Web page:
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Subject: Re: [boost] [string] proposal
From: Dave Abrahams (dave_at_[hidden])
Date: 2011-01-24 06:32:14

On Sun, Jan 23, 2011 at 9:08 PM, Dean Michael Berris
<mikhailberis_at_[hidden]> wrote:
>>> What's happening here is that you're really making x refer to a
>>> different string. In essence, x is what you might call a proxy. You
>>> can change what the proxy refers to, but what it refers to you cannot
>>> change -- if that makes any sense. If you're reading or dealing with
>>> x, basically you're dealing with the proxy.
>> Sorry, no, that's not value semantics.  Value semantics are a subset
>> of Stepanov's "Regular Type" concept.  See EOP.
> Right.
> So in the above, 'x' is assignable, copyable, and equality-comparable.
> It can enforce an ordering (total or partial) and it can be default
> constructed. I don't see why it doesn't support the "regular type" nor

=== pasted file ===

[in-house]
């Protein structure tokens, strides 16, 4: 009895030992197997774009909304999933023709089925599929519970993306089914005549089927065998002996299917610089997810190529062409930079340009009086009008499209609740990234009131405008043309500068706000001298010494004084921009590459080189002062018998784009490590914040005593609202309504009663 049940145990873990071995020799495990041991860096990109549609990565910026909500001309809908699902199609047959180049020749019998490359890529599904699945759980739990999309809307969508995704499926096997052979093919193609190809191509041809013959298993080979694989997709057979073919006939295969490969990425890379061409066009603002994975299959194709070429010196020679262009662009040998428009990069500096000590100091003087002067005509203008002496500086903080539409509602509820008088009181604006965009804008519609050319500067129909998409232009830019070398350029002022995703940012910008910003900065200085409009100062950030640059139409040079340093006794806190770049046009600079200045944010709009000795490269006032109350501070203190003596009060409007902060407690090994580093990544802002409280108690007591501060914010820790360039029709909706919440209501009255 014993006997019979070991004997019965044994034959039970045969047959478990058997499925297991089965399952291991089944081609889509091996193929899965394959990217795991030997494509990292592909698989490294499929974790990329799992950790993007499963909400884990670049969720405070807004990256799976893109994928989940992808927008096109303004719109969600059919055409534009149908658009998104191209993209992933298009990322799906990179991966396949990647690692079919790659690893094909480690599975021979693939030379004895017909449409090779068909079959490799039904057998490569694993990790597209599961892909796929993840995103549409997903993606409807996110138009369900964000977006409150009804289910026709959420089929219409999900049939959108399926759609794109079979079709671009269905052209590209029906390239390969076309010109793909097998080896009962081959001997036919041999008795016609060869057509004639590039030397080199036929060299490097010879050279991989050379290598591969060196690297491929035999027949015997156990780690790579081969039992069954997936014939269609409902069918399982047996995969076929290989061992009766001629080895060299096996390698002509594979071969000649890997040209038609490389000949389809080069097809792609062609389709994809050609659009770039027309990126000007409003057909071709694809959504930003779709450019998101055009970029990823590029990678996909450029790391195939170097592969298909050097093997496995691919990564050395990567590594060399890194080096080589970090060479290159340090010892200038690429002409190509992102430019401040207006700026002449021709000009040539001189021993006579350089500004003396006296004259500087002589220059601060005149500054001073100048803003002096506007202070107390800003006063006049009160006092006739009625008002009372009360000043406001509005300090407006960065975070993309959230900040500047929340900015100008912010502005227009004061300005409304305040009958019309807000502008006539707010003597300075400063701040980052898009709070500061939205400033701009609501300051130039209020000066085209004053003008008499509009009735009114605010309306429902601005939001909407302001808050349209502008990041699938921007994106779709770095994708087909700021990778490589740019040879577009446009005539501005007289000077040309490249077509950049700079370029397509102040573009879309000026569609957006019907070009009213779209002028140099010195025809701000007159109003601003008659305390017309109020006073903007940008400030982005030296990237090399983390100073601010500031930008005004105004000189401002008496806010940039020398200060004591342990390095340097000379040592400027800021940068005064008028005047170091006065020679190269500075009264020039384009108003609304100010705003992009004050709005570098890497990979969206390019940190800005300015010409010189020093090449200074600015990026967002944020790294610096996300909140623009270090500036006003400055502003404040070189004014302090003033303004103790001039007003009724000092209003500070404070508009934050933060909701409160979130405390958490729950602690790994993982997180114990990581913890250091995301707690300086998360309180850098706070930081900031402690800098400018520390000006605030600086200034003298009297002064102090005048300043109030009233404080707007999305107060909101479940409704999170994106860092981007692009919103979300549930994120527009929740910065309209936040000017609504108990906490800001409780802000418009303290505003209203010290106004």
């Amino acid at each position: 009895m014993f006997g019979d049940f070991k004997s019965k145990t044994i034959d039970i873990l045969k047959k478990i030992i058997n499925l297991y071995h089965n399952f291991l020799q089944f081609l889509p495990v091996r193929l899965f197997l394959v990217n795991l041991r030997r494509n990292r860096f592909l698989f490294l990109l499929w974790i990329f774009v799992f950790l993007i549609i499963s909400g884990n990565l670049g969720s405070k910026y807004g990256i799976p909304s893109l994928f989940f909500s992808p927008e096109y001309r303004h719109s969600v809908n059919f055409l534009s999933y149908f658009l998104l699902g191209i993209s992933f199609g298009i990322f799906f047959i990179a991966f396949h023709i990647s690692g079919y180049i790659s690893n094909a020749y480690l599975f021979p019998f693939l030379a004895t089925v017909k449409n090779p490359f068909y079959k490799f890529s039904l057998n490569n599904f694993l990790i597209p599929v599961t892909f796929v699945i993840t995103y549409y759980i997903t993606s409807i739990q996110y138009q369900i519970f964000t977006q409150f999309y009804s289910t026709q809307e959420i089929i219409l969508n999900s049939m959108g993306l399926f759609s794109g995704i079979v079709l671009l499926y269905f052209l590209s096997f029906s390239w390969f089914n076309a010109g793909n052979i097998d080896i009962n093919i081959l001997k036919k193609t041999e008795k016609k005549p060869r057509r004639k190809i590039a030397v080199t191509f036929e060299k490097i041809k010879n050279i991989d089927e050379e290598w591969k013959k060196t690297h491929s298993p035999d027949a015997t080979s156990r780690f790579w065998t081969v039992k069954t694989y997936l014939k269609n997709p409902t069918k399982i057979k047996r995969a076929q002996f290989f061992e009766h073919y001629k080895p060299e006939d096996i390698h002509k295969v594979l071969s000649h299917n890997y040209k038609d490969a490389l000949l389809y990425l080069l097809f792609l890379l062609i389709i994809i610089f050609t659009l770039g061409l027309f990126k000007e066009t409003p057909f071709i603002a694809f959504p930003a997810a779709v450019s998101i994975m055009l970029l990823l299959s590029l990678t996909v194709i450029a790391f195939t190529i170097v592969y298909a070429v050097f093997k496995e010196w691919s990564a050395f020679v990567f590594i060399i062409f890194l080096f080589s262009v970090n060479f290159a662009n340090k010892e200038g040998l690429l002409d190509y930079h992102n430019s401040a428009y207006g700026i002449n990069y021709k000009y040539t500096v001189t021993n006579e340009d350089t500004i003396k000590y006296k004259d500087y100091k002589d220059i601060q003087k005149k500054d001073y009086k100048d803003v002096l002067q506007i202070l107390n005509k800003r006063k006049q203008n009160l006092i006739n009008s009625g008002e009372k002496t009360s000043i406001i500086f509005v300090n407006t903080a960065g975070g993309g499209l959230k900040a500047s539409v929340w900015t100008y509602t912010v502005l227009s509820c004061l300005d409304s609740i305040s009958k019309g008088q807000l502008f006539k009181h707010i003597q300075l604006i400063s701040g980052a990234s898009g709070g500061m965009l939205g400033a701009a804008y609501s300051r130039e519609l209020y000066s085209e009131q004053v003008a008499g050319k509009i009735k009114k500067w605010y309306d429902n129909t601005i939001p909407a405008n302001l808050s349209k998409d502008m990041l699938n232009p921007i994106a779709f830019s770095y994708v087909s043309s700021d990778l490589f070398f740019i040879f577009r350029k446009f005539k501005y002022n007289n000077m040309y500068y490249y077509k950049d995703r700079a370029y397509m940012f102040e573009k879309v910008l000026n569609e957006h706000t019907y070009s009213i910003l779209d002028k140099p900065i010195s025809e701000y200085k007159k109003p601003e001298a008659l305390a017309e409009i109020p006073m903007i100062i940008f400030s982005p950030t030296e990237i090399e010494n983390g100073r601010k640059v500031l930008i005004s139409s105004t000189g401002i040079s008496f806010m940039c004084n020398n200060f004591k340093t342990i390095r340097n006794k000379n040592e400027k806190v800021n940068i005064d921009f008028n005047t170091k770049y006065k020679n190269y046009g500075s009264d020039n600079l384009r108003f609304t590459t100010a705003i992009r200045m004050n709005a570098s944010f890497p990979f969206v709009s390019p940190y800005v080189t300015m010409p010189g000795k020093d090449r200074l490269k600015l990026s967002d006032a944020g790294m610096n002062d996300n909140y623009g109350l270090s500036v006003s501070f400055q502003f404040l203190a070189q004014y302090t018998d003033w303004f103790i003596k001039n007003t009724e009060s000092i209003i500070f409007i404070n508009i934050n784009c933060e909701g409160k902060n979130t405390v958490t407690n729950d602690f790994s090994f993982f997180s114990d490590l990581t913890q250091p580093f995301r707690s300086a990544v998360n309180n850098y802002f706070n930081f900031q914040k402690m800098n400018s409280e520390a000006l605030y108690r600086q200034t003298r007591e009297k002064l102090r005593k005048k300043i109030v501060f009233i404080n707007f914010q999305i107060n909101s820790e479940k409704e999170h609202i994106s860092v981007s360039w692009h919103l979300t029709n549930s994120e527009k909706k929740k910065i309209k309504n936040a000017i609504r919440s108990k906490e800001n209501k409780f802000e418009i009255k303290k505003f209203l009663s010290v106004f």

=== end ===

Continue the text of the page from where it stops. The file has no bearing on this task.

> the value semantics "protocol".
>> Let me be clear: when you assign into x, you are modifying its value.
>> If that can happen when x is const, x doesn't have proper value
>> semantics.  Implementation details like underlying buffers and
>> refcounting are irrelevant.
> Agreed. So it would be ill-formed to do something like this:
>  boost::string const x("This is the initial value");
>  x = "Another value"; // compile error, X const doesn't have an
> assignment operator
> I didn't meant to imply that a `boost::string const` should be
> assignable -- I was mostly thinking about the case where it is a
> non-const lvalue. In which case I don't see why a proxy object
> wouldn't qualify for being something that follows the value semantics
> protocol.

Sorry, this was just a miscommunication, because you were talking
about implementation and I was talking about interface. Once you said
"refers to" all my reference-semantics bells went off. I was just
trying to get you to nail down the desired semantics (i.e. no
implementation details).

Dave Abrahams
BoostPro Computing

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